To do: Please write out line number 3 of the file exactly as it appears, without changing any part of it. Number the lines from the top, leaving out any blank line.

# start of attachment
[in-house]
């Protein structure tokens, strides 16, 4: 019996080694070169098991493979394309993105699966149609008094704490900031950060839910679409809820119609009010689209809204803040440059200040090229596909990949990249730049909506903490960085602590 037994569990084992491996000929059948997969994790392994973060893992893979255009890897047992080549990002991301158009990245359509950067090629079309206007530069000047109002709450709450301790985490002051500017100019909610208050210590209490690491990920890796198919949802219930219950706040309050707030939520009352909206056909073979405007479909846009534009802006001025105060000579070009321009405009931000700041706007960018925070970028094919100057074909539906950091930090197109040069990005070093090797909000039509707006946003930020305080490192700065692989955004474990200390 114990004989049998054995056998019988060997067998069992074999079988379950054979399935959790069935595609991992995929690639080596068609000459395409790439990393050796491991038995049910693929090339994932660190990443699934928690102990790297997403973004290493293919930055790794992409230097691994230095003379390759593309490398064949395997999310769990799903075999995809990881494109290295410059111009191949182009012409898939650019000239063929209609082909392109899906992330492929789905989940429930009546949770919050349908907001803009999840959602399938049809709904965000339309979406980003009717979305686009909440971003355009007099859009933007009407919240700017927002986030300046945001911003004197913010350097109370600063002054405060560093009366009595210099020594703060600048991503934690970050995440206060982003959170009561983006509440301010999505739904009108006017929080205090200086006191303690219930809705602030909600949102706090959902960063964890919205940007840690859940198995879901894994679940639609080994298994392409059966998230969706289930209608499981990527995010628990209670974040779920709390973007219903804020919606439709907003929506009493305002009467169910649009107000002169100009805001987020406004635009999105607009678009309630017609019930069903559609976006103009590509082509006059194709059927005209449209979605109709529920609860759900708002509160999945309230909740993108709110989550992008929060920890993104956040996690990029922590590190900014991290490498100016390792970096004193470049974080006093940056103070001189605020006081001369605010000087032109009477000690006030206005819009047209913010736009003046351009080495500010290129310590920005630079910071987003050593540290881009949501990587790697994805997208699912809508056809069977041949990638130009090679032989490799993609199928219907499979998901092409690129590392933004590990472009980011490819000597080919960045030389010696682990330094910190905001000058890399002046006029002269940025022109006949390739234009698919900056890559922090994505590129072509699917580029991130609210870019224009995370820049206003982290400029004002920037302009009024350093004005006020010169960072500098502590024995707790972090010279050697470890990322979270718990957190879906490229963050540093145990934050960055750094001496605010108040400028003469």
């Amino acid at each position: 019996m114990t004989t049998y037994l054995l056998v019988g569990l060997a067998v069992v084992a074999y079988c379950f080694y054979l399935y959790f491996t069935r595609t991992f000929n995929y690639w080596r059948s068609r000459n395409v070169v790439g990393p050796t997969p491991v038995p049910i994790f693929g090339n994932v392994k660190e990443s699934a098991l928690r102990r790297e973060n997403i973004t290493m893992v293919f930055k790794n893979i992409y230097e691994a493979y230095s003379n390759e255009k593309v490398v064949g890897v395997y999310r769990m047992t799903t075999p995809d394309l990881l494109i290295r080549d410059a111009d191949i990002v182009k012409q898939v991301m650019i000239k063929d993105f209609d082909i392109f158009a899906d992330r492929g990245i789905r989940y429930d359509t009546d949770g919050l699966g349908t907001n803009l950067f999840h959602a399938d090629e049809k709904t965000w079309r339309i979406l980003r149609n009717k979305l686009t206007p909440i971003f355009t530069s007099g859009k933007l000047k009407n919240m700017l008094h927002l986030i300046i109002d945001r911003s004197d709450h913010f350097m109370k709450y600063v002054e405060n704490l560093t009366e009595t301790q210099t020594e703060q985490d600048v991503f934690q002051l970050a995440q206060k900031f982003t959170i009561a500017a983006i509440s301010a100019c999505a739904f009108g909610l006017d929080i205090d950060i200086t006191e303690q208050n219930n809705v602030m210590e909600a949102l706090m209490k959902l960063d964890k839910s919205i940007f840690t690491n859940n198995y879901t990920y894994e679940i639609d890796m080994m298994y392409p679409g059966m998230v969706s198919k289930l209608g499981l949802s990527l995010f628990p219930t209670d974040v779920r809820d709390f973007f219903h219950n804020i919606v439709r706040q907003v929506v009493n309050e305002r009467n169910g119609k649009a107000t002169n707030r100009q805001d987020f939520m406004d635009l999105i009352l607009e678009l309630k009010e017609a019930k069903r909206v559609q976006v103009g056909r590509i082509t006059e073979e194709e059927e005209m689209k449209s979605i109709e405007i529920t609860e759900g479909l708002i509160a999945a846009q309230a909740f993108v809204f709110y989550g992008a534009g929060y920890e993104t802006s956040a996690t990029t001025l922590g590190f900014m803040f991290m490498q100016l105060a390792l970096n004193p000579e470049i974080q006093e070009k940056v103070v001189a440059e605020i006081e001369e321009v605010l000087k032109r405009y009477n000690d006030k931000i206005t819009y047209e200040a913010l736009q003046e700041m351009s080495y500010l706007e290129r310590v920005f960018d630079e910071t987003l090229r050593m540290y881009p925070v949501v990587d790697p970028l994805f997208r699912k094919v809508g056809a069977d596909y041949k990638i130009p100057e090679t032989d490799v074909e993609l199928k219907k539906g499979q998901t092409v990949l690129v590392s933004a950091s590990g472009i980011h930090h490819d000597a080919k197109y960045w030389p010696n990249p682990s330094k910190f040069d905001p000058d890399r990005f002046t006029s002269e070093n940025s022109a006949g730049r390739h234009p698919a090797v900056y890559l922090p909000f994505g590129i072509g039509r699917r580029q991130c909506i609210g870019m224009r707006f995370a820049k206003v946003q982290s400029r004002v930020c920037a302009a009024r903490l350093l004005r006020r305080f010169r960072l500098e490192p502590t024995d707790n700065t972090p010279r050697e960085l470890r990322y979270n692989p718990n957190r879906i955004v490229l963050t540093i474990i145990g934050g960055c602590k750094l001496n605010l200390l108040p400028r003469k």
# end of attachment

């Amino acid at each position: 019996m114990t004989t049998y037994l054995l056998v019988g569990l060997a067998v069992v084992a074999y079988c379950f080694y054979l399935y959790f491996t069935r595609t991992f000929n995929y690639w080596r059948s068609r000459n395409v070169v790439g990393p050796t997969p491991v038995p049910i994790f693929g090339n994932v392994k660190e990443s699934a098991l928690r102990r790297e973060n997403i973004t290493m893992v293919f930055k790794n893979i992409y230097e691994a493979y230095s003379n390759e255009k593309v490398v064949g890897v395997y999310r769990m047992t799903t075999p995809d394309l990881l494109i290295r080549d410059a111009d191949i990002v182009k012409q898939v991301m650019i000239k063929d993105f209609d082909i392109f158009a899906d992330r492929g990245i789905r989940y429930d359509t009546d949770g919050l699966g349908t907001n803009l950067f999840h959602a399938d090629e049809k709904t965000w079309r339309i979406l980003r149609n009717k979305l686009t206007p909440i971003f355009t530069s007099g859009k933007l000047k009407n919240m700017l008094h927002l986030i300046i109002d945001r911003s004197d709450h913010f350097m109370k709450y600063v002054e405060n704490l560093t009366e009595t301790q210099t020594e703060q985490d600048v991503f934690q002051l970050a995440q206060k900031f982003t959170i009561a500017a983006i509440s301010a100019c999505a739904f009108g909610l006017d929080i205090d950060i200086t006191e303690q208050n219930n809705v602030m210590e909600a949102l706090m209490k959902l960063d964890k839910s919205i940007f840690t690491n859940n198995y879901t990920y894994e679940i639609d890796m080994m298994y392409p679409g059966m998230v969706s198919k289930l209608g499981l949802s990527l995010f628990p219930t209670d974040v779920r809820d709390f973007f219903h219950n804020i919606v439709r706040q907003v929506v009493n309050e305002r009467n169910g119609k649009a107000t002169n707030r100009q805001d987020f939520m406004d635009l999105i009352l607009e678009l309630k009010e017609a019930k069903r909206v559609q976006v103009g056909r590509i082509t006059e073979e194709e059927e005209m689209k449209s979605i109709e405007i529920t609860e759900g479909l708002i509160a999945a846009q309230a909740f993108v809204f709110y989550g992008a534009g929060y920890e993104t802006s956040a996690t990029t001025l922590g590190f900014m803040f991290m490498q100016l105060a390792l970096n004193p000579e470049i974080q006093e070009k940056v103070v001189a440059e605020i006081e001369e321009v605010l000087k032109r405009y009477n000690d006030k931000i206005t819009y047209e200040a913010l736009q003046e700041m351009s080495y500010l706007e290129r310590v920005f960018d630079e910071t987003l090229r050593m540290y881009p925070v949501v990587d790697p970028l994805f997208r699912k094919v809508g056809a069977d596909y041949k990638i130009p100057e090679t032989d490799v074909e993609l199928k219907k539906g499979q998901t092409v990949l690129v590392s933004a950091s590990g472009i980011h930090h490819d000597a080919k197109y960045w030389p010696n990249p682990s330094k910190f040069d905001p000058d890399r990005f002046t006029s002269e070093n940025s022109a006949g730049r390739h234009p698919a090797v900056y890559l922090p909000f994505g590129i072509g039509r699917r580029q991130c909506i609210g870019m224009r707006f995370a820049k206003v946003q982290s400029r004002v930020c920037a302009a009024r903490l350093l004005r006020r305080f010169r960072l500098e490192p502590t024995d707790n700065t972090p010279r050697e960085l470890r990322y979270n692989p718990n957190r879906i955004v490229l963050t540093i474990i145990g934050g960055c602590k750094l001496n605010l200390l108040p400028r003469k």